“Well, they’re different keys,” Biard said. “When I play with other people, they like to play in different keys. They all play the same, but their in different keys. This one is in the key of A.”
With Biard was his wife, Amelia, whom he met at Texas A&M, where he received bachelor’s, master’s and doctor’s degrees in electrical engineering after receiving an associate degree from Paris Junior College..
“I got my PhD on a Friday night and went to work for TI on Monday. We moved over the weekend. That was in 1957,” he said.
A reporter asked him how many millions of dollars he made off his many inventions.
“I never received any royalties out of any of my patents. They were all things that I was in the right place at the right time, and the technology was there, and I couldn’t have done any of them at home in my garage,” he said.
“It was all because I was in the company. For the LED patent, I got one dollar and ‘other consideration.’ The other considerations was to keep my job so I could get more patents,” he said, smiling.
“I’m a sentimentalist, and Paris has always meant a lot to me,” Robinson said.
“I keep up with the football field, and when there’s a big game, Skipper (Steely) and I go to the game, and we follow them around, and I’ve been back here numerous times. I love to drive around town and see things. I was born in a house here in Paris, and Dave Philley (another former baseball great) lived right down the street from where I was born,” he added.
“I used to visit Dave all the time. So Paris is dear to my heart, and to receive this honor is special.”
Robinson was accompanied Friday by his wife, Bette, whom he pointed to from the podium and asked to stand.
He told the assembly — to cheers from students — that he played football, basketball and baseball for the Wildcats. He asked how many of them play football for Paris High School, and hands rose from across the room.
“None of you probably know where Wise Field is,” Robinson said, referring to a park in southwest Paris. “That’s where I played football.”
When he was a freshman in high school, he said, the Wildcat football team went to Greenville for a game.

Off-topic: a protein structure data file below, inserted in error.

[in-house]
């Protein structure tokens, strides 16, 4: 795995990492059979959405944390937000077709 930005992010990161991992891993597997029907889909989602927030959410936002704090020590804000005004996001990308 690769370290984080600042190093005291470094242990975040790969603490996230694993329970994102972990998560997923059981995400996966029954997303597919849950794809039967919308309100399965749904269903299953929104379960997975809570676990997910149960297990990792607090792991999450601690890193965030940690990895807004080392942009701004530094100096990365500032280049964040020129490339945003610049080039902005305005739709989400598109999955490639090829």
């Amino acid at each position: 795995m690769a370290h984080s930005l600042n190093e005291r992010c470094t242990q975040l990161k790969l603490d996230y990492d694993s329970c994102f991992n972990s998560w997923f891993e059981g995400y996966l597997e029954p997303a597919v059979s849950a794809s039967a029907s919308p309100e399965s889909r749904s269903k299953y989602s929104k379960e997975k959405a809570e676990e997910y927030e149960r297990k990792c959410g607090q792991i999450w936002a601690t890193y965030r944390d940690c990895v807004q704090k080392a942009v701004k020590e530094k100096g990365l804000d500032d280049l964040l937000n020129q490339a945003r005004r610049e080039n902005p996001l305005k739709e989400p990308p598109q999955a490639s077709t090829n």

“Greenville had a bang-up team, and they beat us 84 to nothing. We could do nothing but get better after that. And we did. We had a pretty good team my senior year,” he said.
So take heart if times are sometimes hard, he said.
He said his real athletic ability was in baseball.
“The only reason I’m standing here today is because I could hit a fast ball,” Robinson added.
But his baseball career almost ended in his first season at Valdosta, Ga., in a Class D league that he called the absolute bottom rung of competition.
He was batting only about .200, and he was barely hanging on to a roster spot, not because of his hitting but because of his fielding.
Minor league infielders “throw wild balls, and as a first baseman you’ve got to be able to catch them. Well, as long as they were in the air, I could catch them, but I had trouble when they hit the dirt before they got to me,” he said.
“I don’t think you’re going to make it,” his manager told him. “You’re going to have to learn how to catch those,”
So he and his roommate got a batting cage, put it behind first base so they wouldn’t have to chase the balls too far, and Robinson spent long hours working to catch the thousands of balls deliberately thrown several feet in front and to either side of him.
“And so I got good at that,” he said. The next game, they played him in the outfield, and the next game he was back at first base.
“They let me stay there and I became the regular first baseman,” he said.
By his third season in the minor league, he was batting over .300, driving in 100 runs, and hitting his share of home runs.
Robinson talked of the thrill of playing alongside many legendary players. He played with seven different clubs over his 13-year major league career. His best playing time, he said, was with the Chicago White Sox when the club was managed by Paul Richards, who became his best friend and mentor.
His three seasons with the New York Yankees (1954, 1955 and 1956) also were memorable, he said, with manager Casey Stengel, radio announcers Mel Allen and Red Barber, and players like Mickey Mantle, Yogi Berra, Phil Rizzuto, Moose Skowron, Enos “Country” Slaughter, Whitey Ford, Elston Howard, Billy Martin and Don Larsen.
By Charles Richards, eParisExtra